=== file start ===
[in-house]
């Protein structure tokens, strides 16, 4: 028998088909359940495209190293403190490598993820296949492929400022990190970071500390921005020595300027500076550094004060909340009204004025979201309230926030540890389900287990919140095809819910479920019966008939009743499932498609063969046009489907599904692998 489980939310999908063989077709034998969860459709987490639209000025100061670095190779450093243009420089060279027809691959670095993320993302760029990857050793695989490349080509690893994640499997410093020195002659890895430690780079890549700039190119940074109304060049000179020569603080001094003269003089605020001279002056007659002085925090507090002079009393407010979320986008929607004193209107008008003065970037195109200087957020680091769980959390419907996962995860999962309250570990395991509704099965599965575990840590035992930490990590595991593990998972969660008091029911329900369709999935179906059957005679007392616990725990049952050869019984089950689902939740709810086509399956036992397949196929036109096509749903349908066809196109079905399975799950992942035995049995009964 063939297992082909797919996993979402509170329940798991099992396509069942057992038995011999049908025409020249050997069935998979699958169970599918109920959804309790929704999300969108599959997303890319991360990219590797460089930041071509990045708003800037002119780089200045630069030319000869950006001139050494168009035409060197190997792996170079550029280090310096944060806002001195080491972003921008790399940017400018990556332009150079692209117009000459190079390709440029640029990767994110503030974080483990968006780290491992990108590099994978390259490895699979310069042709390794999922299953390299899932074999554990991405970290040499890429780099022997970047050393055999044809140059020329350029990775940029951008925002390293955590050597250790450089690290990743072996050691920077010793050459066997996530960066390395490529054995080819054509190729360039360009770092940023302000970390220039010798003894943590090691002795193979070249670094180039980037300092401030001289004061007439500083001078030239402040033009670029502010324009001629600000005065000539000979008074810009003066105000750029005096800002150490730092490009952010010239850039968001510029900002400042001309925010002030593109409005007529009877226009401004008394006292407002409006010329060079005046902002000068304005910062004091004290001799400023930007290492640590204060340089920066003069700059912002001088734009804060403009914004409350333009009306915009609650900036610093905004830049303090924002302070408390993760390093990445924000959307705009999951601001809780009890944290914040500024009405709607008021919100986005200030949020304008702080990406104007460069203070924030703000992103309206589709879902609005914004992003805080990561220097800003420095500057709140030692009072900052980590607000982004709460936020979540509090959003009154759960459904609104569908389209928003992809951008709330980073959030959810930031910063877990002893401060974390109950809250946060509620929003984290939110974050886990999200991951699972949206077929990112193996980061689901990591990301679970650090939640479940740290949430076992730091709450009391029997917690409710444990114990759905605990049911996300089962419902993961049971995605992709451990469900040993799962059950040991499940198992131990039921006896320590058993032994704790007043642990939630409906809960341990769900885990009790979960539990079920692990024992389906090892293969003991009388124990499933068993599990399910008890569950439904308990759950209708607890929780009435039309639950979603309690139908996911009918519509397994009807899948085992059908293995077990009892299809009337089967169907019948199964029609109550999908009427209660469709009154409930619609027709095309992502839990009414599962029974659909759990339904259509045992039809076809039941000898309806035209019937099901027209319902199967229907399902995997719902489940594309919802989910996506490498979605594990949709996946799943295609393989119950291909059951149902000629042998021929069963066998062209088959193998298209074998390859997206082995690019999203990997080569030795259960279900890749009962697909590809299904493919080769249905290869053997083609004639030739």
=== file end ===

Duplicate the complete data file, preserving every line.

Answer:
[in-house]
């Protein structure tokens, strides 16, 4: 028998088909359940495209190293403190490598993820296949492929400022990190970071500390921005020595300027500076550094004060909340009204004025979201309230926030540890389900287990919140095809819910479920019966008939009743499932498609063969046009489907599904692998 489980939310999908063989077709034998969860459709987490639209000025100061670095190779450093243009420089060279027809691959670095993320993302760029990857050793695989490349080509690893994640499997410093020195002659890895430690780079890549700039190119940074109304060049000179020569603080001094003269003089605020001279002056007659002085925090507090002079009393407010979320986008929607004193209107008008003065970037195109200087957020680091769980959390419907996962995860999962309250570990395991509704099965599965575990840590035992930490990590595991593990998972969660008091029911329900369709999935179906059957005679007392616990725990049952050869019984089950689902939740709810086509399956036992397949196929036109096509749903349908066809196109079905399975799950992942035995049995009964 063939297992082909797919996993979402509170329940798991099992396509069942057992038995011999049908025409020249050997069935998979699958169970599918109920959804309790929704999300969108599959997303890319991360990219590797460089930041071509990045708003800037002119780089200045630069030319000869950006001139050494168009035409060197190997792996170079550029280090310096944060806002001195080491972003921008790399940017400018990556332009150079692209117009000459190079390709440029640029990767994110503030974080483990968006780290491992990108590099994978390259490895699979310069042709390794999922299953390299899932074999554990991405970290040499890429780099022997970047050393055999044809140059020329350029990775940029951008925002390293955590050597250790450089690290990743072996050691920077010793050459066997996530960066390395490529054995080819054509190729360039360009770092940023302000970390220039010798003894943590090691002795193979070249670094180039980037300092401030001289004061007439500083001078030239402040033009670029502010324009001629600000005065000539000979008074810009003066105000750029005096800002150490730092490009952010010239850039968001510029900002400042001309925010002030593109409005007529009877226009401004008394006292407002409006010329060079005046902002000068304005910062004091004290001799400023930007290492640590204060340089920066003069700059912002001088734009804060403009914004409350333009009306915009609650900036610093905004830049303090924002302070408390993760390093990445924000959307705009999951601001809780009890944290914040500024009405709607008021919100986005200030949020304008702080990406104007460069203070924030703000992103309206589709879902609005914004992003805080990561220097800003420095500057709140030692009072900052980590607000982004709460936020979540509090959003009154759960459904609104569908389209928003992809951008709330980073959030959810930031910063877990002893401060974390109950809250946060509620929003984290939110974050886990999200991951699972949206077929990112193996980061689901990591990301679970650090939640479940740290949430076992730091709450009391029997917690409710444990114990759905605990049911996300089962419902993961049971995605992709451990469900040993799962059950040991499940198992131990039921006896320590058993032994704790007043642990939630409906809960341990769900885990009790979960539990079920692990024992389906090892293969003991009388124990499933068993599990399910008890569950439904308990759950209708607890929780009435039309639950979603309690139908996911009918519509397994009807899948085992059908293995077990009892299809009337089967169907019948199964029609109550999908009427209660469709009154409930619609027709095309992502839990009414599962029974659909759990339904259509045992039809076809039941000898309806035209019937099901027209319902199967229907399902995997719902489940594309919802989910996506490498979605594990949709996946799943295609393989119950291909059951149902000629042998021929069963066998062209088959193998298209074998390859997206082995690019999203990997080569030795259960279900890749009962697909590809299904493919080769249905290869053997083609004639030739």